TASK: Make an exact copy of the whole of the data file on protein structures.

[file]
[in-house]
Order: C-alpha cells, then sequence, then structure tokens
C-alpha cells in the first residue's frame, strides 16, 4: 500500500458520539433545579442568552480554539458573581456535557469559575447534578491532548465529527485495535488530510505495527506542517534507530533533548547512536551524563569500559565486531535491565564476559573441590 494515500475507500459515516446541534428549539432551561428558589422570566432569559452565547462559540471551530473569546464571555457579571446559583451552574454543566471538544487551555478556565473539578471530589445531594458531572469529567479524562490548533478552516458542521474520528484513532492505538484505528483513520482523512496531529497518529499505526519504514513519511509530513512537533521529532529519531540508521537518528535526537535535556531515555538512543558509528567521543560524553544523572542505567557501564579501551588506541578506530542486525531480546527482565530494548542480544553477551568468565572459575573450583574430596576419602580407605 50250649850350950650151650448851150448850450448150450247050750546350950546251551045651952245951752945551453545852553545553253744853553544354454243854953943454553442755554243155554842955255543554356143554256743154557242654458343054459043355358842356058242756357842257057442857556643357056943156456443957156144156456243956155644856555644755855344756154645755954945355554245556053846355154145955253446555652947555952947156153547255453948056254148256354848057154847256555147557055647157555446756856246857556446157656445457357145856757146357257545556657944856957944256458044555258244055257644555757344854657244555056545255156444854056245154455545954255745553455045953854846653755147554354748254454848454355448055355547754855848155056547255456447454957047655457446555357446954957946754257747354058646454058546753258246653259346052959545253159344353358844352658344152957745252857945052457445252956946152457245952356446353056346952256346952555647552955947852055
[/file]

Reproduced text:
[in-house]
Order: C-alpha cells, then sequence, then structure tokens
C-alpha cells in the first residue's frame, strides 16, 4: 500500500458520539433545579442568552480554539458573581456535557469559575447534578491532548465529527485495535488530510505495527506542517534507530533533548547512536551524563569500559565486531535491565564476559573441590 494515500475507500459515516446541534428549539432551561428558589422570566432569559452565547462559540471551530473569546464571555457579571446559583451552574454543566471538544487551555478556565473539578471530589445531594458531572469529567479524562490548533478552516458542521474520528484513532492505538484505528483513520482523512496531529497518529499505526519504514513519511509530513512537533521529532529519531540508521537518528535526537535535556531515555538512543558509528567521543560524553544523572542505567557501564579501551588506541578506530542486525531480546527482565530494548542480544553477551568468565572459575573450583574430596576419602580407605 50250649850350950650151650448851150448850450448150450247050750546350950546251551045651952245951752945551453545852553545553253744853553544354454243854953943454553442755554243155554842955255543554356143554256743154557242654458343054459043355358842356058242756357842257057442857556643357056943156456443957156144156456243956155644856555644755855344756154645755954945355554245556053846355154145955253446555652947555952947156153547255453948056254148256354848057154847256555147557055647157555446756856246857556446157656445457357145856757146357257545556657944856957944256458044555258244055257644555757344854657244555056545255156444854056245154455545954255745553455045953854846653755147554354748254454848454355448055355547754855848155056547255456447454957047655457446555357446954957946754257747354058646454058546753258246653259346052959545253159344353358844352658344152957745252857945052457445252956946152457245952356446353056346952256346952555647552955947852055